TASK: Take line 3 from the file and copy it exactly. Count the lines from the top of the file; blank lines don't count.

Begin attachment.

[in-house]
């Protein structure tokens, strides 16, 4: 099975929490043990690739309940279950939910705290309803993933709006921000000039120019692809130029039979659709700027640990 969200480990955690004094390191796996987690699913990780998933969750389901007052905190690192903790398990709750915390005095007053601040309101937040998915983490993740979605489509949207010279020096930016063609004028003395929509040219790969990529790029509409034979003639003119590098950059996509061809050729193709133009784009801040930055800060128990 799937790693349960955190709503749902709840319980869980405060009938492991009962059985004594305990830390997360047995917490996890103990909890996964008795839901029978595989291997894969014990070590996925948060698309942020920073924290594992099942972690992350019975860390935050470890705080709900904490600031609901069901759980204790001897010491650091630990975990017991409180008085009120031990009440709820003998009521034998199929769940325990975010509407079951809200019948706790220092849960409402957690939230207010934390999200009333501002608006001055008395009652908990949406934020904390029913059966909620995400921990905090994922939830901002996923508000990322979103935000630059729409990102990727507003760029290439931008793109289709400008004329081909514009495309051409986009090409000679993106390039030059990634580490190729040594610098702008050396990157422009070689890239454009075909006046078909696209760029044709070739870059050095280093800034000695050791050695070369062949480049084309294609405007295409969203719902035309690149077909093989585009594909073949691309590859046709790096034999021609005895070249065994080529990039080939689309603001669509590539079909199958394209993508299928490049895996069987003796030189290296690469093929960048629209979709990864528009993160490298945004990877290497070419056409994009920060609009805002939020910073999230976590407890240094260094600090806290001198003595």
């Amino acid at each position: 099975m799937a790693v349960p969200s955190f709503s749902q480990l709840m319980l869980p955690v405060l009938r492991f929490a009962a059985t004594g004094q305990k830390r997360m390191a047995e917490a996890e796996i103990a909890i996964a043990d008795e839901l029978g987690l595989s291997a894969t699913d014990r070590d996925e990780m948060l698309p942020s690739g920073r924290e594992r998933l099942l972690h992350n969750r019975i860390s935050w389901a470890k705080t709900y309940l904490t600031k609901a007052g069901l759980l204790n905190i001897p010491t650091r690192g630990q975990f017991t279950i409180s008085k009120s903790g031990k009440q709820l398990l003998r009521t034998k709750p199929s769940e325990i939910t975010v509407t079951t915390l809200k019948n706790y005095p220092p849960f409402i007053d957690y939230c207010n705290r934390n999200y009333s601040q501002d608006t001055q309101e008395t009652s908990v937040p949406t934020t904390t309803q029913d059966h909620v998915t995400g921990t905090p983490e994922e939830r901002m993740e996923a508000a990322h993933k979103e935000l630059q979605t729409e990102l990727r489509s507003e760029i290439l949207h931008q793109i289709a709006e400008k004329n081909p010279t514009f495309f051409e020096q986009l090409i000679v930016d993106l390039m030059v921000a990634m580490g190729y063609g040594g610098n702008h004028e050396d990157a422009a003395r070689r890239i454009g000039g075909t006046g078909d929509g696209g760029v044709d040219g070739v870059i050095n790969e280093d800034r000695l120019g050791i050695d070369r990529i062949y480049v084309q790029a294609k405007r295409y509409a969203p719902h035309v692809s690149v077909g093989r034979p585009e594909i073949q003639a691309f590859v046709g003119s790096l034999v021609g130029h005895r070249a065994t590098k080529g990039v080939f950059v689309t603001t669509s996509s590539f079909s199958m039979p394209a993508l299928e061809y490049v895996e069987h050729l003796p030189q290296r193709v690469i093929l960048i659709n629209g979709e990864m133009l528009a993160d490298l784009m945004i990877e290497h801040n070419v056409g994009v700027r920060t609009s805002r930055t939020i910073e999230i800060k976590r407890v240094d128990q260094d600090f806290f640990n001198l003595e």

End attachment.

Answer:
């Amino acid at each position: 099975m799937a790693v349960p969200s955190f709503s749902q480990l709840m319980l869980p955690v405060l009938r492991f929490a009962a059985t004594g004094q305990k830390r997360m390191a047995e917490a996890e796996i103990a909890i996964a043990d008795e839901l029978g987690l595989s291997a894969t699913d014990r070590d996925e990780m948060l698309p942020s690739g920073r924290e594992r998933l099942l972690h992350n969750r019975i860390s935050w389901a470890k705080t709900y309940l904490t600031k609901a007052g069901l759980l204790n905190i001897p010491t650091r690192g630990q975990f017991t279950i409180s008085k009120s903790g031990k009440q709820l398990l003998r009521t034998k709750p199929s769940e325990i939910t975010v509407t079951t915390l809200k019948n706790y005095p220092p849960f409402i007053d957690y939230c207010n705290r934390n999200y009333s601040q501002d608006t001055q309101e008395t009652s908990v937040p949406t934020t904390t309803q029913d059966h909620v998915t995400g921990t905090p983490e994922e939830r901002m993740e996923a508000a990322h993933k979103e935000l630059q979605t729409e990102l990727r489509s507003e760029i290439l949207h931008q793109i289709a709006e400008k004329n081909p010279t514009f495309f051409e020096q986009l090409i000679v930016d993106l390039m030059v921000a990634m580490g190729y063609g040594g610098n702008h004028e050396d990157a422009a003395r070689r890239i454009g000039g075909t006046g078909d929509g696209g760029v044709d040219g070739v870059i050095n790969e280093d800034r000695l120019g050791i050695d070369r990529i062949y480049v084309q790029a294609k405007r295409y509409a969203p719902h035309v692809s690149v077909g093989r034979p585009e594909i073949q003639a691309f590859v046709g003119s790096l034999v021609g130029h005895r070249a065994t590098k080529g990039v080939f950059v689309t603001t669509s996509s590539f079909s199958m039979p394209a993508l299928e061809y490049v895996e069987h050729l003796p030189q290296r193709v690469i093929l960048i659709n629209g979709e990864m133009l528009a993160d490298l784009m945004i990877e290497h801040n070419v056409g994009v700027r920060t609009s805002r930055t939020i910073e999230i800060k976590r407890v240094d128990q260094d600090f806290f640990n001198l003595e």